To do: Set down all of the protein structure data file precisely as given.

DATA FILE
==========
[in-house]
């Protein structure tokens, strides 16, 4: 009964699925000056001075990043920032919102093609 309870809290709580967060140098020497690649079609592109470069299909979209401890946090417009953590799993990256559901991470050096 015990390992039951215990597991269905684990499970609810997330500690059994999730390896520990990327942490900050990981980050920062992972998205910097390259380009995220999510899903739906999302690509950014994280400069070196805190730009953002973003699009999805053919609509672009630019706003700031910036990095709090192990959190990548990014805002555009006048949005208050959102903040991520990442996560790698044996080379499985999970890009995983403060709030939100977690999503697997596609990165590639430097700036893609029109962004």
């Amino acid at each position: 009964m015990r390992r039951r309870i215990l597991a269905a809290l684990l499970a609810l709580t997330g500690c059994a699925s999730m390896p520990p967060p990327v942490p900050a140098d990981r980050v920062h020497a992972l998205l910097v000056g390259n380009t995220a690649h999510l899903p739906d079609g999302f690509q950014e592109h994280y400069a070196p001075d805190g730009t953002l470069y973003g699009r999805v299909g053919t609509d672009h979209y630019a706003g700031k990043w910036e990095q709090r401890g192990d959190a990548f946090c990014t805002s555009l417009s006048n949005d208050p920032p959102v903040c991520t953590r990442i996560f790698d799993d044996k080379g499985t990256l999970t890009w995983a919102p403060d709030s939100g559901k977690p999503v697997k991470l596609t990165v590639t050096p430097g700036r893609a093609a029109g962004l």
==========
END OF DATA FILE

[in-house]
């Protein structure tokens, strides 16, 4: 009964699925000056001075990043920032919102093609 309870809290709580967060140098020497690649079609592109470069299909979209401890946090417009953590799993990256559901991470050096 015990390992039951215990597991269905684990499970609810997330500690059994999730390896520990990327942490900050990981980050920062992972998205910097390259380009995220999510899903739906999302690509950014994280400069070196805190730009953002973003699009999805053919609509672009630019706003700031910036990095709090192990959190990548990014805002555009006048949005208050959102903040991520990442996560790698044996080379499985999970890009995983403060709030939100977690999503697997596609990165590639430097700036893609029109962004």
């Amino acid at each position: 009964m015990r390992r039951r309870i215990l597991a269905a809290l684990l499970a609810l709580t997330g500690c059994a699925s999730m390896p520990p967060p990327v942490p900050a140098d990981r980050v920062h020497a992972l998205l910097v000056g390259n380009t995220a690649h999510l899903p739906d079609g999302f690509q950014e592109h994280y400069a070196p001075d805190g730009t953002l470069y973003g699009r999805v299909g053919t609509d672009h979209y630019a706003g700031k990043w910036e990095q709090r401890g192990d959190a990548f946090c990014t805002s555009l417009s006048n949005d208050p920032p959102v903040c991520t953590r990442i996560f790698d799993d044996k080379g499985t990256l999970t890009w995983a919102p403060d709030s939100g559901k977690p999503v697997k991470l596609t990165v590639t050096p430097g700036r893609a093609a029109g962004l």